“Finally taxpayers are going to get their fair share of federal funding without risking the crushing out … of other vital services” from the budget, Williams said.

The three Democrats to oppose the plan were Paul Doyle of Wethersfield, Gayle Slossberg of Milford and Joan Hartley of Waterbury.

“I’m concerned about the level of spending,” Doyle said.

Slossberg also expressed concern about whether this budget would keep state finances in the black down the road. “The issue has always been the sustainability,” she said.

But Hartley rejected one of her party’s central arguments about the new budget: that the new spending cap interpretation was essential to provide Connecticut with its fair share of federal funds.

The existing spending cap system allows the state to exceed the cap legally, whether it’s to spend new federal dollars or for any other purpose. In fact, the 2005 legislature and then-Gov. M. Jodi Rell legally exceeded the cap to spend new federal aid on nursing homes.

But that requires the governor to sign a declaration of fiscal exigency — effectively, to declare a budget emergency. It also requires the 60 percent vote in both chambers.

“I am not comfortable with the taking of billions of dollars off the budget” and out from under the cap, said Hartley, who served in the House when the cap was created two decades ago.

“It’s not about us leaving federal dollars on the table,” she said, adding that the cap is designed to force state officials to make tough budget choices, or to be held accountable to the voters should officials choose to exceed the cap. “It’s about what do we prioritize.”

Education, town aid boosted

The new budget takes several steps to expand the education reform initiatives enacted last year, including an intervention program for the lowest-achieving schools, enhanced teacher evaluations that tie student performance to tenure and dismissal decisions and an initiative to have students spend more time studying nonfiction materials.

Public colleges and universities also received more funding.

The University of Connecticut’s operating grant of $205 million drops by $2.6 million next year. But it receives a $27 million boost in 2014-15 to add staff for its “Next Generation” initiative to expand science and engineering programs to begin to boost enrollment by 30 percent.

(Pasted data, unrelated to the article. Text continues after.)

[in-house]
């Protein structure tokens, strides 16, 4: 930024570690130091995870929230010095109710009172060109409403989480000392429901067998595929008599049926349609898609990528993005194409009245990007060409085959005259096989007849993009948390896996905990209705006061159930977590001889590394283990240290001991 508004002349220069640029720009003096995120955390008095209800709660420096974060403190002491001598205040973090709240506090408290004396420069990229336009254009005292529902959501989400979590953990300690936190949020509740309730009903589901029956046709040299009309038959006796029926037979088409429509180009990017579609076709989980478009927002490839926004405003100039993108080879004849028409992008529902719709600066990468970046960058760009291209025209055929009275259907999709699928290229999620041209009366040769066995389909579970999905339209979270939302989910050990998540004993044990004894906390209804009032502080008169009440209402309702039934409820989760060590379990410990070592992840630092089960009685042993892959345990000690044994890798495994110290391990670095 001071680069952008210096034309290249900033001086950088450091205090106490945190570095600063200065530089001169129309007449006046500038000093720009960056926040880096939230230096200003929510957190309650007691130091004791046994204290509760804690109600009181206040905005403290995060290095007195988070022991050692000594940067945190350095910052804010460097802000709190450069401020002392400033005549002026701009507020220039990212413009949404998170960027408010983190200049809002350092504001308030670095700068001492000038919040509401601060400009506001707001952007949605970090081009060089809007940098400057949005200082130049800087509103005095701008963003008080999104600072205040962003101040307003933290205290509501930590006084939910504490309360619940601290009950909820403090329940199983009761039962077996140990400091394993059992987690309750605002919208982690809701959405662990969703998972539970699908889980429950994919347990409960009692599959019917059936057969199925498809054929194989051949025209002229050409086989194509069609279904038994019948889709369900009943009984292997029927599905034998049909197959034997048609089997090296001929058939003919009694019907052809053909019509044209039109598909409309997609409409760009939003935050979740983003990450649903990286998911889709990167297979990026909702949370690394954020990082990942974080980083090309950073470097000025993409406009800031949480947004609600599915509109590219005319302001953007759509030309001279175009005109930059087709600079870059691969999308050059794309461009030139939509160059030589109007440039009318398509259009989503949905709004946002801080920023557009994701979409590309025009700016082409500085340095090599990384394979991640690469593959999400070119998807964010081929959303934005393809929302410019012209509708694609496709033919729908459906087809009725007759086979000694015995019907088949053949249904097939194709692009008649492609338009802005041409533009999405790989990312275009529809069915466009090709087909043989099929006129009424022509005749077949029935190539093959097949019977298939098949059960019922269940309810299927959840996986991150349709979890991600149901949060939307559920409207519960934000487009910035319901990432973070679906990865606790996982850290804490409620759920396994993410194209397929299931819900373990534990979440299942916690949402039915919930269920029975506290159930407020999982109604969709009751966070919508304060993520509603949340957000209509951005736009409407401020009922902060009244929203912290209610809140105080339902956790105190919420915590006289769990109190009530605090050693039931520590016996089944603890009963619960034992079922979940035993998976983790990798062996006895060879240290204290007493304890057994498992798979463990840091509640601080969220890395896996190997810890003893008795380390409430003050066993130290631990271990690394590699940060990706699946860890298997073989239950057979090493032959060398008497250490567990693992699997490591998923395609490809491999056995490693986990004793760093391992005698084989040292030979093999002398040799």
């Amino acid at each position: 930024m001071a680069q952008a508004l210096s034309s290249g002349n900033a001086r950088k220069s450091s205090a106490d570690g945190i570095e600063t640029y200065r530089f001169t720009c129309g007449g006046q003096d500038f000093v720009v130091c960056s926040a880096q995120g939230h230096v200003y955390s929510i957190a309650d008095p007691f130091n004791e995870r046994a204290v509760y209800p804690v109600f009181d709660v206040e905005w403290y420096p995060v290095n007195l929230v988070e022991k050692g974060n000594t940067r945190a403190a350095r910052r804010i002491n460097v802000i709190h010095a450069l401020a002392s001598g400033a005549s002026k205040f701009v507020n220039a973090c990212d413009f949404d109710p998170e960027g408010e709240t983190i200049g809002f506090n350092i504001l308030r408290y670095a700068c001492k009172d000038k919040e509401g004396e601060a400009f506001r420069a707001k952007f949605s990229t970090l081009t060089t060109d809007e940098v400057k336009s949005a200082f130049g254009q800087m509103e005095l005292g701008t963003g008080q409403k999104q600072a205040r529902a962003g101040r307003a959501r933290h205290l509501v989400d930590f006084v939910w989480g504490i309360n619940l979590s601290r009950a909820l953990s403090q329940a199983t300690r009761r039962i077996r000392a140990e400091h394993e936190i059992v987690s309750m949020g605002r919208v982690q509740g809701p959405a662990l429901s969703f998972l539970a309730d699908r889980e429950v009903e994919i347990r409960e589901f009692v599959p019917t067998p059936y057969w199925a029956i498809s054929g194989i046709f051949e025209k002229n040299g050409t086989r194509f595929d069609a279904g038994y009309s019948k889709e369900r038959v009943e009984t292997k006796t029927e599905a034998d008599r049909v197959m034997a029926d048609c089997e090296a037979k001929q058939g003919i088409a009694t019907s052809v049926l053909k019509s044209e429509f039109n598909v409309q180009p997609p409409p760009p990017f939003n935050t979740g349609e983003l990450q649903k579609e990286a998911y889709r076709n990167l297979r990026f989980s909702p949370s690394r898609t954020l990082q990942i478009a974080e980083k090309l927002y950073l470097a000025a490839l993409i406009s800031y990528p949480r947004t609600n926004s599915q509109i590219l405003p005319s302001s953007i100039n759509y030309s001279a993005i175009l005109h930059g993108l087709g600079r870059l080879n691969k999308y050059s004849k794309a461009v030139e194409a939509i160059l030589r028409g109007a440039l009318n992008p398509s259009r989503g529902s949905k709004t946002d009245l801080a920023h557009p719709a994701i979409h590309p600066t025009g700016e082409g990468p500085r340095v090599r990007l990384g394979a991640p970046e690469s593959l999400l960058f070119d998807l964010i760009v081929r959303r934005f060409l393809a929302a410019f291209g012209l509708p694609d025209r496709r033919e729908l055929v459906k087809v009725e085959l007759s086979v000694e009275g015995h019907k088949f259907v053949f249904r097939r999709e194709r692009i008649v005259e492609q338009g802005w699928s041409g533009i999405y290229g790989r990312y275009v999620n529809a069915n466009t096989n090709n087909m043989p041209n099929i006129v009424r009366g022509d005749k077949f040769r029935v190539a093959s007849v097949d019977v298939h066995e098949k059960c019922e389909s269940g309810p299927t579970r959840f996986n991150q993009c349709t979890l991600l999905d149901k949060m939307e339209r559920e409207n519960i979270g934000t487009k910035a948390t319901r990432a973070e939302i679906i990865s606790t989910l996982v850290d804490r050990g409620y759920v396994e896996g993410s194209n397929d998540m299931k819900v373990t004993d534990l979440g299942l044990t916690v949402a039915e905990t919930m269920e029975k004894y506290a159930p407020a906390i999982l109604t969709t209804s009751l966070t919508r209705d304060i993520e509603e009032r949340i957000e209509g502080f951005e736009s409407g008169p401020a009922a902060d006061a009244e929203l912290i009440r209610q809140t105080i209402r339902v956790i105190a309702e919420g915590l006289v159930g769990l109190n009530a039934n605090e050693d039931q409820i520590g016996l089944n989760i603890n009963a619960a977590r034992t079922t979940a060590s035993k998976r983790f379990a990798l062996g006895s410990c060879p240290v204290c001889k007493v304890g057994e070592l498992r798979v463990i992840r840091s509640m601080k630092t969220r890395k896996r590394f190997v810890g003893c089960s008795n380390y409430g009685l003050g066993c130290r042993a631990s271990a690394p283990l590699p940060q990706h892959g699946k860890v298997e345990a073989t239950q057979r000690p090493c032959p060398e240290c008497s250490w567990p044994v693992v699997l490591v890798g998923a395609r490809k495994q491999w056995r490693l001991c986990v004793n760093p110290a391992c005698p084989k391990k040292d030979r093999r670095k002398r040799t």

The merged system that includes four state universities and a dozen community colleges gets an extra $27 million over the new biennium, much of which will go toward mandatory pay increases for unionized staff. Some funding was also provided to hire additional faculty and counselors.

The new budget largely preserves the state’s $3 billion-per-year aid package to cities and towns. A town-by-town breakdown was not available Monday.

Nearly two-thirds of all municipal aid is funneled through the Education Cost Sharing program, the principal grant to local school districts, and that jumps by 2 percent, or $152.2 million in total over the next two years.

Almost all of that additional funding is directed at the 30 lowest-performing districts, Malloy said.

But the new budget does use the state’s credit card to protect overall town aid.

The budget ends a program that gave municipalities a $90 million-per-year share of state sales and real estate conveyance taxes.

That largely was offset by annual increases of $30 million in road repair aid and $56 million for other local capital improvements.

But both of those increases involve grants that are financed with borrowing.

The final budget also does not implement Malloy’s proposal to end the municipal property tax on motor vehicles in 2014-15.

Cities and towns stood to lose more than $600 million per year, and legislators balked at taking that step now.

Taxes, raids and gimmicks

Though the governor has insisted since February that this budget would contain “no new taxes,” there are several changes that will affect taxpayers’ wallets in the new budget.

Three taxes set to expire in the next biennial budget will continue longer than expected. These involve a levy on electricity generators, a corporation tax surcharge and a cap on insurance premium credits.

These changes would raise an extra $88.5 million next year and $101 million in 2014-15.

The new budget imposes a two-year moratorium on the state’s film production tax credit program, costing production companies $6 million over the next two years.

Connecticut’s working poor would lose $21 million next fiscal year as the state Earned Income Tax Credit shrinks by one-sixth. Half of that credit reduction would be restored one year later.

Hospitals argue they are facing the largest tax hike in the budget, worth about $400 million over two years.

Since mid-2011 they’ve been paying a provider tax worth $350 million per year. But the state had been reimbursing hospitals for all of those dollars, using the tax as a mechanism to qualify for more federal health care assistance.

But this new budget reduces overall aid to hospitals by more than $500 million over two years, including about $400 million in tax reimbursements.

The Malloy administration says the hospitals would make back those lost funds due to broader coverage and surging demand for Medicaid services. But to do so, hospitals will have to treat thousands more poor patients.